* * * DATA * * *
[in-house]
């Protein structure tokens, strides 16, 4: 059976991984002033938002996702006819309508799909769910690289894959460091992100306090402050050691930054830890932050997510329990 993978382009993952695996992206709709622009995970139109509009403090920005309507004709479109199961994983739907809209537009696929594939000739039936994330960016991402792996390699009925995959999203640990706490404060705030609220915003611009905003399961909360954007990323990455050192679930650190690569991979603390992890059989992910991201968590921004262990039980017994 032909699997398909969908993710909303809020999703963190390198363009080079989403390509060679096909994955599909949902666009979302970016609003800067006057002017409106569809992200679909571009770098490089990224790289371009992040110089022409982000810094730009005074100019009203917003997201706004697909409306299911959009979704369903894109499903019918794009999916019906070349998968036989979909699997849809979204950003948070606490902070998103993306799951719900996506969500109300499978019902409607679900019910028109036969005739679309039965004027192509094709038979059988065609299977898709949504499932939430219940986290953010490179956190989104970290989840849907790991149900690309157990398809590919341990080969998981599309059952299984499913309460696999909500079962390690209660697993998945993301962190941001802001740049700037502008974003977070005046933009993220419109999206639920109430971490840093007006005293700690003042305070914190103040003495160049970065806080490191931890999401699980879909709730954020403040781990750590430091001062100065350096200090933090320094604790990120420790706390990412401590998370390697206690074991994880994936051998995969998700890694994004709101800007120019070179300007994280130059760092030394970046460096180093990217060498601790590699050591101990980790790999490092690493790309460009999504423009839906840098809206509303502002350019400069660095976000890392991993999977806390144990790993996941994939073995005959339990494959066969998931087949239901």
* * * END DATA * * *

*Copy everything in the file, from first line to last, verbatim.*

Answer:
[in-house]
């Protein structure tokens, strides 16, 4: 059976991984002033938002996702006819309508799909769910690289894959460091992100306090402050050691930054830890932050997510329990 993978382009993952695996992206709709622009995970139109509009403090920005309507004709479109199961994983739907809209537009696929594939000739039936994330960016991402792996390699009925995959999203640990706490404060705030609220915003611009905003399961909360954007990323990455050192679930650190690569991979603390992890059989992910991201968590921004262990039980017994 032909699997398909969908993710909303809020999703963190390198363009080079989403390509060679096909994955599909949902666009979302970016609003800067006057002017409106569809992200679909571009770098490089990224790289371009992040110089022409982000810094730009005074100019009203917003997201706004697909409306299911959009979704369903894109499903019918794009999916019906070349998968036989979909699997849809979204950003948070606490902070998103993306799951719900996506969500109300499978019902409607679900019910028109036969005739679309039965004027192509094709038979059988065609299977898709949504499932939430219940986290953010490179956190989104970290989840849907790991149900690309157990398809590919341990080969998981599309059952299984499913309460696999909500079962390690209660697993998945993301962190941001802001740049700037502008974003977070005046933009993220419109999206639920109430971490840093007006005293700690003042305070914190103040003495160049970065806080490191931890999401699980879909709730954020403040781990750590430091001062100065350096200090933090320094604790990120420790706390990412401590998370390697206690074991994880994936051998995969998700890694994004709101800007120019070179300007994280130059760092030394970046460096180093990217060498601790590699050591101990980790790999490092690493790309460009999504423009839906840098809206509303502002350019400069660095976000890392991993999977806390144990790993996941994939073995005959339990494959066969998931087949239901």